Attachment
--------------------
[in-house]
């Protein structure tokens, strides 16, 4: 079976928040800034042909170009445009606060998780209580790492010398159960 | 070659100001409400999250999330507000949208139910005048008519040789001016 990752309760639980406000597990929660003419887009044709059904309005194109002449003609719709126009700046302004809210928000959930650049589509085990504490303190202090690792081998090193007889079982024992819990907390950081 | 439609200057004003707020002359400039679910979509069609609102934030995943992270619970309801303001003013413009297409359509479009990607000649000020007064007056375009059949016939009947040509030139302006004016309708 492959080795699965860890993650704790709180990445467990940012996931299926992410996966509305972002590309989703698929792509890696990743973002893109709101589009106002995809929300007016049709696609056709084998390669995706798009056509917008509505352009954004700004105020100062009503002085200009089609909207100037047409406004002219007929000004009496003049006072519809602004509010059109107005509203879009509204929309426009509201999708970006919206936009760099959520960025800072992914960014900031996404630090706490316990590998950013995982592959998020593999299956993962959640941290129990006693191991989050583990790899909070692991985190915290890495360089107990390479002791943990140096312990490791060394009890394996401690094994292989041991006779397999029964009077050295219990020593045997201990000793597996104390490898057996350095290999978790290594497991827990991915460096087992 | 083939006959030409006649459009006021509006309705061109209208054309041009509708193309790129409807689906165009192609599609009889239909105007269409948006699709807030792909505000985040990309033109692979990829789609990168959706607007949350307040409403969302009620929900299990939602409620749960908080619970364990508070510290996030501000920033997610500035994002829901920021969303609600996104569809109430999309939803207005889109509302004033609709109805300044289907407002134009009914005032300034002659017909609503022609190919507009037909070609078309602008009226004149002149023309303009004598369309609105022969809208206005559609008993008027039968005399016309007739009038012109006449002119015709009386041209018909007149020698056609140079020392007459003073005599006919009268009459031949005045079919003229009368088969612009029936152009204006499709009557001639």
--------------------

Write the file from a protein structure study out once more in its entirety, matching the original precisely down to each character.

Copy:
[in-house]
């Protein structure tokens, strides 16, 4: 079976928040800034042909170009445009606060998780209580790492010398159960 | 070659100001409400999250999330507000949208139910005048008519040789001016 990752309760639980406000597990929660003419887009044709059904309005194109002449003609719709126009700046302004809210928000959930650049589509085990504490303190202090690792081998090193007889079982024992819990907390950081 | 439609200057004003707020002359400039679910979509069609609102934030995943992270619970309801303001003013413009297409359509479009990607000649000020007064007056375009059949016939009947040509030139302006004016309708 492959080795699965860890993650704790709180990445467990940012996931299926992410996966509305972002590309989703698929792509890696990743973002893109709101589009106002995809929300007016049709696609056709084998390669995706798009056509917008509505352009954004700004105020100062009503002085200009089609909207100037047409406004002219007929000004009496003049006072519809602004509010059109107005509203879009509204929309426009509201999708970006919206936009760099959520960025800072992914960014900031996404630090706490316990590998950013995982592959998020593999299956993962959640941290129990006693191991989050583990790899909070692991985190915290890495360089107990390479002791943990140096312990490791060394009890394996401690094994292989041991006779397999029964009077050295219990020593045997201990000793597996104390490898057996350095290999978790290594497991827990991915460096087992 | 083939006959030409006649459009006021509006309705061109209208054309041009509708193309790129409807689906165009192609599609009889239909105007269409948006699709807030792909505000985040990309033109692979990829789609990168959706607007949350307040409403969302009620929900299990939602409620749960908080619970364990508070510290996030501000920033997610500035994002829901920021969303609600996104569809109430999309939803207005889109509302004033609709109805300044289907407002134009009914005032300034002659017909609503022609190919507009037909070609078309602008009226004149002149023309303009004598369309609105022969809208206005559609008993008027039968005399016309007739009038012109006449002119015709009386041209018909007149020698056609140079020392007459003073005599006919009268009459031949005045079919003229009368088969612009029936152009204006499709009557001639």